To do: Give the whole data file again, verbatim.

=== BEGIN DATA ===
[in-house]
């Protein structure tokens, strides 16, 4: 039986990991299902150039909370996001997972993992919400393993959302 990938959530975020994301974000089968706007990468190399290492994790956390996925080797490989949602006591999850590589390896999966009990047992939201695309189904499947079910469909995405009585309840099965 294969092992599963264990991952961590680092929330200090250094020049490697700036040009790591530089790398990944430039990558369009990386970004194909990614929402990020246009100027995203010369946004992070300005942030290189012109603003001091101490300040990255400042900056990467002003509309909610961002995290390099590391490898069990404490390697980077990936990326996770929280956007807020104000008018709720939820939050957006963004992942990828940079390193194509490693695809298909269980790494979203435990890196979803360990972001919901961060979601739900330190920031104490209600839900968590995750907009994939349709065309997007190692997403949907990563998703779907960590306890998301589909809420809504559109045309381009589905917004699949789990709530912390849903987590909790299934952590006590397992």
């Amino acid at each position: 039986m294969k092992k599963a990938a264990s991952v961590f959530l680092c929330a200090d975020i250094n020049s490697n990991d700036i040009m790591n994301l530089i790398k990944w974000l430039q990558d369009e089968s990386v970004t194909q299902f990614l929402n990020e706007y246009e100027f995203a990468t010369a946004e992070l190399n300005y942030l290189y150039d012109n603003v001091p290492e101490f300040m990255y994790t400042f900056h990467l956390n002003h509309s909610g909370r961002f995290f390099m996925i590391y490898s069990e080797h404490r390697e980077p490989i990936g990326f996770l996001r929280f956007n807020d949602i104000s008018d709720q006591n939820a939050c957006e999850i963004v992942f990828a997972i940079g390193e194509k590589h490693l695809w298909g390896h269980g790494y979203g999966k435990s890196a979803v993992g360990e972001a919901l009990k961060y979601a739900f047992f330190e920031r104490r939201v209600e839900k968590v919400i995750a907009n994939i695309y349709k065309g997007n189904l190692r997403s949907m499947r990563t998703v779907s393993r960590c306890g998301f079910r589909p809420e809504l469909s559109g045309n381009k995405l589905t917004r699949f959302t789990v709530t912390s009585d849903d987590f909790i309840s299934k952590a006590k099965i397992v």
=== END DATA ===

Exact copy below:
[in-house]
């Protein structure tokens, strides 16, 4: 039986990991299902150039909370996001997972993992919400393993959302 990938959530975020994301974000089968706007990468190399290492994790956390996925080797490989949602006591999850590589390896999966009990047992939201695309189904499947079910469909995405009585309840099965 294969092992599963264990991952961590680092929330200090250094020049490697700036040009790591530089790398990944430039990558369009990386970004194909990614929402990020246009100027995203010369946004992070300005942030290189012109603003001091101490300040990255400042900056990467002003509309909610961002995290390099590391490898069990404490390697980077990936990326996770929280956007807020104000008018709720939820939050957006963004992942990828940079390193194509490693695809298909269980790494979203435990890196979803360990972001919901961060979601739900330190920031104490209600839900968590995750907009994939349709065309997007190692997403949907990563998703779907960590306890998301589909809420809504559109045309381009589905917004699949789990709530912390849903987590909790299934952590006590397992």
């Amino acid at each position: 039986m294969k092992k599963a990938a264990s991952v961590f959530l680092c929330a200090d975020i250094n020049s490697n990991d700036i040009m790591n994301l530089i790398k990944w974000l430039q990558d369009e089968s990386v970004t194909q299902f990614l929402n990020e706007y246009e100027f995203a990468t010369a946004e992070l190399n300005y942030l290189y150039d012109n603003v001091p290492e101490f300040m990255y994790t400042f900056h990467l956390n002003h509309s909610g909370r961002f995290f390099m996925i590391y490898s069990e080797h404490r390697e980077p490989i990936g990326f996770l996001r929280f956007n807020d949602i104000s008018d709720q006591n939820a939050c957006e999850i963004v992942f990828a997972i940079g390193e194509k590589h490693l695809w298909g390896h269980g790494y979203g999966k435990s890196a979803v993992g360990e972001a919901l009990k961060y979601a739900f047992f330190e920031r104490r939201v209600e839900k968590v919400i995750a907009n994939i695309y349709k065309g997007n189904l190692r997403s949907m499947r990563t998703v779907s393993r960590c306890g998301f079910r589909p809420e809504l469909s559109g045309n381009k995405l589905t917004r699949f959302t789990v709530t912390s009585d849903d987590f909790i309840s299934k952590a006590k099965i397992v």